Recommendation #1: Increase the Retirement Ages while Insulating Vulnerable Workers with an Age 62 Poverty Protection Benefit (62-PPB). One way to increase the size of the economy is to promote work among older Americans. Workers today face mixed retirement signals that often draw them into early retirement and treat retirement itself as a binary choice. To encourage longer and more flexible working lives, we propose phasing in an increase to Social Security’s early and normal retirement ages and then indexing them to growth in life expectancy. Understanding that many workers are unable to continue to work, we also propose offering all workers a 62-PPB benefit designed to insulate low-income workers from the financial effects of the age increases and ensure that anyone can retire at 62 without slipping into poverty.
Recommendation #2: Calculate Benefits Based on Each Year of Work Rather than Lifetime 35-Year Average Earnings. Higher labor force participation among workers of all ages can help to strengthen the economy. Yet the current Social Security benefit formula imposes a significant implicit tax on those who work less than ten years and on workers later in their careers – especially after 35 years of work. To reward each year of work, we propose counting every year of earnings toward Social Security benefits and applying Social Security’s benefit formula to annual, rather than average, earnings through a formula known as “mini-PIA.”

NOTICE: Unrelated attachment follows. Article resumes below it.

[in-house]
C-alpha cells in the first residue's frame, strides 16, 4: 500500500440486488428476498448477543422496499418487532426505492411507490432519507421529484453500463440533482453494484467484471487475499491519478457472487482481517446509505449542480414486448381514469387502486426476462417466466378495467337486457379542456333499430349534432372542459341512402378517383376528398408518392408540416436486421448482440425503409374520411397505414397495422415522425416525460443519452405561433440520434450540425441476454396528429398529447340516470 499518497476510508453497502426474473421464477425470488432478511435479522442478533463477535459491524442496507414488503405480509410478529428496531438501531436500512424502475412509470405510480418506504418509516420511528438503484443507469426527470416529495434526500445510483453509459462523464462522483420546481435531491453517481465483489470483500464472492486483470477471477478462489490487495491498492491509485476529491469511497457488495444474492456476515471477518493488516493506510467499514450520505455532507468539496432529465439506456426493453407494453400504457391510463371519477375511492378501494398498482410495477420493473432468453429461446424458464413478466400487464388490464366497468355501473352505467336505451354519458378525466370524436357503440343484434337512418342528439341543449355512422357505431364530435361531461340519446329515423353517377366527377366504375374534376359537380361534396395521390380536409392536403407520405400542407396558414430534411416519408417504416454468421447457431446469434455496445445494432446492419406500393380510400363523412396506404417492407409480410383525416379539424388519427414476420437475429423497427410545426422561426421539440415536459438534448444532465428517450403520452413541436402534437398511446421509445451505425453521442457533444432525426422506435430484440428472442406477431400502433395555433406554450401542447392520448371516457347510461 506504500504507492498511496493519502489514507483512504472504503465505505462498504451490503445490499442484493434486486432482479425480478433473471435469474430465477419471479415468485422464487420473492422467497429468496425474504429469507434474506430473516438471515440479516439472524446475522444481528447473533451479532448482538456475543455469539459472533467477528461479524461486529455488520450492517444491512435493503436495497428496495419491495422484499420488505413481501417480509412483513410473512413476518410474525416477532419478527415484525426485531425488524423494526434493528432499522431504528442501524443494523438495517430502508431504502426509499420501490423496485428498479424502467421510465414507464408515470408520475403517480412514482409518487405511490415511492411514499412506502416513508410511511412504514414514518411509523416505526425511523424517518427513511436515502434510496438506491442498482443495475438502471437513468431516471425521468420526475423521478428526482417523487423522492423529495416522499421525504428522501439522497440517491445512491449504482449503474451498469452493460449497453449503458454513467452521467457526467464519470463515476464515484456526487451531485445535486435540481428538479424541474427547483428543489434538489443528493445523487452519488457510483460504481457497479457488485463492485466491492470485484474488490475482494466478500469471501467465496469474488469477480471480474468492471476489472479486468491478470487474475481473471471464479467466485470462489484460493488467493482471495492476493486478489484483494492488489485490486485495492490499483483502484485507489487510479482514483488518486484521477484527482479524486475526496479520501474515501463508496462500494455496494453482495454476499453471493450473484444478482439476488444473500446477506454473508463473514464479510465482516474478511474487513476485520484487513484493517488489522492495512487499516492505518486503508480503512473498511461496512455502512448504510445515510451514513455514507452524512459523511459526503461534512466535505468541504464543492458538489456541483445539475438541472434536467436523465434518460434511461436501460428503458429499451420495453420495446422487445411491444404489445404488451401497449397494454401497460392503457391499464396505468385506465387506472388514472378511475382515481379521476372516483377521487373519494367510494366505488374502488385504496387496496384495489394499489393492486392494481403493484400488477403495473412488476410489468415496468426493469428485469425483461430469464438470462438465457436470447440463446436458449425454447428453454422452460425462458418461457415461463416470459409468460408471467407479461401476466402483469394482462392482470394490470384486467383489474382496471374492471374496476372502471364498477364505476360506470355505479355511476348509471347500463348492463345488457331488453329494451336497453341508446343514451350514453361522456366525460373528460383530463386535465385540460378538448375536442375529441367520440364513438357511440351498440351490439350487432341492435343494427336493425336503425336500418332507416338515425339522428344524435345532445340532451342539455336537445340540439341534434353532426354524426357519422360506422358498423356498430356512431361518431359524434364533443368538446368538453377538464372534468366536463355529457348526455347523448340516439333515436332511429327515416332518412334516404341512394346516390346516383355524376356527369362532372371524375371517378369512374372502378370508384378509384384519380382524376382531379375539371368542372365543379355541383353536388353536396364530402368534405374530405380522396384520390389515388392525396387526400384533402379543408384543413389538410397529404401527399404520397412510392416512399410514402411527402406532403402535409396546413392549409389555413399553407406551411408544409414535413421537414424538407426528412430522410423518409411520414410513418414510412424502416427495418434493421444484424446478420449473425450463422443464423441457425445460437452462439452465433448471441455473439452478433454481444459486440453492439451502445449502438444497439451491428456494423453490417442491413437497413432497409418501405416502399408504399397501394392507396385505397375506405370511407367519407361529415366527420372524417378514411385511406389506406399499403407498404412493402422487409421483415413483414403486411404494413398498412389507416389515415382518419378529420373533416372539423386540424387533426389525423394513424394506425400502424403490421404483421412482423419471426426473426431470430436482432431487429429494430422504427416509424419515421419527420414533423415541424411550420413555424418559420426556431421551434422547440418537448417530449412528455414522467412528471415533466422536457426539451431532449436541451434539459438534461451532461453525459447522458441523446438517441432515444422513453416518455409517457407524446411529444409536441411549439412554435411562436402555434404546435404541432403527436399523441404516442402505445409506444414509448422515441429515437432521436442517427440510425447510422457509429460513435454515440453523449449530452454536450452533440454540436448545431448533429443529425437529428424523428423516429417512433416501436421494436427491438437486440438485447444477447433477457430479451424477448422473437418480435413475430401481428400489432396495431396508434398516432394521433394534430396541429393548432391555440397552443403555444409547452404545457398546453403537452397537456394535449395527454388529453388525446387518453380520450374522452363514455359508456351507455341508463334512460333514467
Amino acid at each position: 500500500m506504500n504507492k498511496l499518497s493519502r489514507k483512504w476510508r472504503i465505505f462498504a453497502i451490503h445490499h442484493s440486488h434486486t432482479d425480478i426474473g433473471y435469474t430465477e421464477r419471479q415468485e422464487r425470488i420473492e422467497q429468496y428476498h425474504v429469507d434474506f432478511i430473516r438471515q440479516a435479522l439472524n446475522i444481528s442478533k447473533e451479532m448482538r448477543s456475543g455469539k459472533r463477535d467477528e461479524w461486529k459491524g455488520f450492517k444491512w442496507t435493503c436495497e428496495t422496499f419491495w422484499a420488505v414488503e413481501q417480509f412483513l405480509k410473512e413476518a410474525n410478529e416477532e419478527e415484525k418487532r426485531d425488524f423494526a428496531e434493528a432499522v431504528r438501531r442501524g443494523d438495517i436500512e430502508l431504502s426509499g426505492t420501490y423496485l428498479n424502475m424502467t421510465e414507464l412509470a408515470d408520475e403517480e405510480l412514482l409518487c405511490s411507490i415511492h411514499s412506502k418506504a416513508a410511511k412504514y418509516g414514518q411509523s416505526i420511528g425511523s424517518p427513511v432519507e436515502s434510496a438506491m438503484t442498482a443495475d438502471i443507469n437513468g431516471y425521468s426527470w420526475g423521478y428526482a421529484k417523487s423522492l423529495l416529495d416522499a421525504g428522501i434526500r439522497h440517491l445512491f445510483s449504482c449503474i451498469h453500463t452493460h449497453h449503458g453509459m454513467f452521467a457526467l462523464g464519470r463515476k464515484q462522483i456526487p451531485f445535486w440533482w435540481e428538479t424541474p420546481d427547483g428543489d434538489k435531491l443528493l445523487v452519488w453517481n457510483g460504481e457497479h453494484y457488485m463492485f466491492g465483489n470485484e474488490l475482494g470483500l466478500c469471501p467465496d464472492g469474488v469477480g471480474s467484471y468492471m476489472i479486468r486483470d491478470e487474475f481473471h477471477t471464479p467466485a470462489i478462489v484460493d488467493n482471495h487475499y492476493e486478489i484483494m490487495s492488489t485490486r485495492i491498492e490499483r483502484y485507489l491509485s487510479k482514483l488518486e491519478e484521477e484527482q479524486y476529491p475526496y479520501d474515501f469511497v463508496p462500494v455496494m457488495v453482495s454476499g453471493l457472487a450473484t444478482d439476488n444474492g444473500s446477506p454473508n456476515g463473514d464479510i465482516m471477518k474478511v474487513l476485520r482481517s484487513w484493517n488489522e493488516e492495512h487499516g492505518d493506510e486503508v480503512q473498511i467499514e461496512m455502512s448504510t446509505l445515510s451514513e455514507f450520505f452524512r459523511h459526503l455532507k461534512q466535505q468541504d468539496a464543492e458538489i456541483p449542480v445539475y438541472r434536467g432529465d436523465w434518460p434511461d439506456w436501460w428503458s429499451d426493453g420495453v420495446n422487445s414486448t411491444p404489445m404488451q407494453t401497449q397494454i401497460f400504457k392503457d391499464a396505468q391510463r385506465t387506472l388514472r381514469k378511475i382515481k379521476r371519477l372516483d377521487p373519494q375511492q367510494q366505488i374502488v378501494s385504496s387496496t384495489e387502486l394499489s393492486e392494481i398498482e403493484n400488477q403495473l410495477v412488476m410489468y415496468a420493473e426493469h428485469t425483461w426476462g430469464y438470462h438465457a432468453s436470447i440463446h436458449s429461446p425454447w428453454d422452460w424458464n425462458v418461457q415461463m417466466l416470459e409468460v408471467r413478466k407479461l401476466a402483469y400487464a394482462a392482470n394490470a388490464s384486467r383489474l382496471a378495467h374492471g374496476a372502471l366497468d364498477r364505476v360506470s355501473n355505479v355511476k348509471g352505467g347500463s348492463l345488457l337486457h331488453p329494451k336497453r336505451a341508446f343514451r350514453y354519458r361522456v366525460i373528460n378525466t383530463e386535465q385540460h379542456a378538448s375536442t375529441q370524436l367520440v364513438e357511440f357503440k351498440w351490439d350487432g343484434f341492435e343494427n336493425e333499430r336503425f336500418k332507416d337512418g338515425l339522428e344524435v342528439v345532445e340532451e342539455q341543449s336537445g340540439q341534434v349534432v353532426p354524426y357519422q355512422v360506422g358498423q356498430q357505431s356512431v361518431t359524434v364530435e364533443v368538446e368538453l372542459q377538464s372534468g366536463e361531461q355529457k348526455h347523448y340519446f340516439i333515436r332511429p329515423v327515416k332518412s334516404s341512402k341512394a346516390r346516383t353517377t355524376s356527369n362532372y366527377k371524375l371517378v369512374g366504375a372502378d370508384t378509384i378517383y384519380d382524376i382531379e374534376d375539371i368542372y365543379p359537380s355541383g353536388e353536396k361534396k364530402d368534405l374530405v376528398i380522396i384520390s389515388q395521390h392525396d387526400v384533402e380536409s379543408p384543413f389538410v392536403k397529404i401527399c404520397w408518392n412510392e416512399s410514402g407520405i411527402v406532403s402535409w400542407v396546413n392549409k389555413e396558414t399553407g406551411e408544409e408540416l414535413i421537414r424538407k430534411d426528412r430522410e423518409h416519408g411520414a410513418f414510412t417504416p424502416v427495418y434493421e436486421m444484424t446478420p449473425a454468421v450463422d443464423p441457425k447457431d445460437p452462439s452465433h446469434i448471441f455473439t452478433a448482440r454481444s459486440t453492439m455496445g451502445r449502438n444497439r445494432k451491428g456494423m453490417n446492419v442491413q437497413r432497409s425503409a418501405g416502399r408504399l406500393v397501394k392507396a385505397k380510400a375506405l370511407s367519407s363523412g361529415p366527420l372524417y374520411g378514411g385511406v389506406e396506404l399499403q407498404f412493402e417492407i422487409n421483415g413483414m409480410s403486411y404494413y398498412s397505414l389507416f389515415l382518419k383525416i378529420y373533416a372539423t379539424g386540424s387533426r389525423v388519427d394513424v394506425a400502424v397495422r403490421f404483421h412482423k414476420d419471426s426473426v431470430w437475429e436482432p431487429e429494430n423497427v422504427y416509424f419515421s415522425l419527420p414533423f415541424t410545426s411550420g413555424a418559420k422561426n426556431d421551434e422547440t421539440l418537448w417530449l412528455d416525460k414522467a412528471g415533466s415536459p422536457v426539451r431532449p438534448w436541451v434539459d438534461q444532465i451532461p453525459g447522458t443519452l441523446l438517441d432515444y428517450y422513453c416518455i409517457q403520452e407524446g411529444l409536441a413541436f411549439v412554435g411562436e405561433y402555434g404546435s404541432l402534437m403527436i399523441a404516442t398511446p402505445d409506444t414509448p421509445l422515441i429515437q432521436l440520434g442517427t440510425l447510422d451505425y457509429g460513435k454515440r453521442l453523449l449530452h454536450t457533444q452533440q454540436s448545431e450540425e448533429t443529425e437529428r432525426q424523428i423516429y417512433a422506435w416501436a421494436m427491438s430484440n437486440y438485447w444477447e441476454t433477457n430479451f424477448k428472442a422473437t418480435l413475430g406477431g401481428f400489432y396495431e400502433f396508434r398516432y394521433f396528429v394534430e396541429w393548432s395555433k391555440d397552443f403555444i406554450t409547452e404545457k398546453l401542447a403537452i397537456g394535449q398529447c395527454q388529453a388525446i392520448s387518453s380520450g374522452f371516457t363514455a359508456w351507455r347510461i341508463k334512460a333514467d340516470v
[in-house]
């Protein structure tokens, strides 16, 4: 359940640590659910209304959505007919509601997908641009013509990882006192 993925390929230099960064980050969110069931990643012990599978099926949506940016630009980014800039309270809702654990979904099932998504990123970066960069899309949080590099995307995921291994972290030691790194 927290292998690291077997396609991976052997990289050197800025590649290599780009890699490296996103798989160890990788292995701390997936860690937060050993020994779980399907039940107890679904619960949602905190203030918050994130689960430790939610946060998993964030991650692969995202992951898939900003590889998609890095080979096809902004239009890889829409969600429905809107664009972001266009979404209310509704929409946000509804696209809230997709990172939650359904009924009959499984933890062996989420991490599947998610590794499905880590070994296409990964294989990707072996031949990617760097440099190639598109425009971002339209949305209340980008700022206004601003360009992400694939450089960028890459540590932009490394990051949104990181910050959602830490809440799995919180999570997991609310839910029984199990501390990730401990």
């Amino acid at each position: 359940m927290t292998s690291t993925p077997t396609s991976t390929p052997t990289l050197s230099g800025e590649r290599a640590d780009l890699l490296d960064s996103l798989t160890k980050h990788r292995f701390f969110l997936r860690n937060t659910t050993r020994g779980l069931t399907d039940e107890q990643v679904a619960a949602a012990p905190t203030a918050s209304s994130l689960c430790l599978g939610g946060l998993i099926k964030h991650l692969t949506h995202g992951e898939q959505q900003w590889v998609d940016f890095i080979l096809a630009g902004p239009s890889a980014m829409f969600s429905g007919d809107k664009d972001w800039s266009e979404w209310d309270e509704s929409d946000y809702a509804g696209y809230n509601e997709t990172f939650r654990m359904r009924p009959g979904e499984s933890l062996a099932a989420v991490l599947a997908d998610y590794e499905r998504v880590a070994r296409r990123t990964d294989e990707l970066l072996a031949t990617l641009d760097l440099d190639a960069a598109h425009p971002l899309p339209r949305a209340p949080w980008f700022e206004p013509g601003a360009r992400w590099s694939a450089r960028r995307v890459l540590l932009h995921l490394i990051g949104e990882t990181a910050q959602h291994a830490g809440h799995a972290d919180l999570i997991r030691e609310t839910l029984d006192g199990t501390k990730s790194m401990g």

Recommendation #3: Automatically Enroll Workers into a “Supplemental Retirement Account” (SRA) on top of Social Security, with the Choice to Opt Out. Increasing the national savings rate would boost overall investment, increasing capital stock and economic growth. Unfortunately, many workers lack access to retirement savings vehicles, or are saving too little for retirement. To increase savings and investment, we recommend enrolling workers into add-on SRAs and automatically contributing 2 to 3 percent of their wages unless a worker chooses to discontinue contributions. SRAs could be invested into one of several well-diversified, low-fee funds and would be owned by the worker, who could access the funds upon retirement.
Recommendation #4: Make Social Security Sustainably Solvent Through a Combination of Progressive Tax and Benefit Changes. Reducing federal borrowing can promote economic growth by reducing “crowd out” of private investment, while improving policy certainty can significantly improve saving and investment choices. Unfortunately, Social Security is running large and rising deficits, which increase federal debt and leave the program on course to exhaust its trust fund reserves by 2035. To make the program sustainably solvent, we suggest a package of progressive revenue and benefit adjustments that would protect low-income seniors, phase in gradually, and ultimately bring the program’s costs and revenues in line. We also suggest that the precise composition of this package be decided as part of a political negotiation.
We also suggest lawmakers consider other pro-growth reforms – as part of and to supplement Social Security reform – in order to maximize potential growth effects.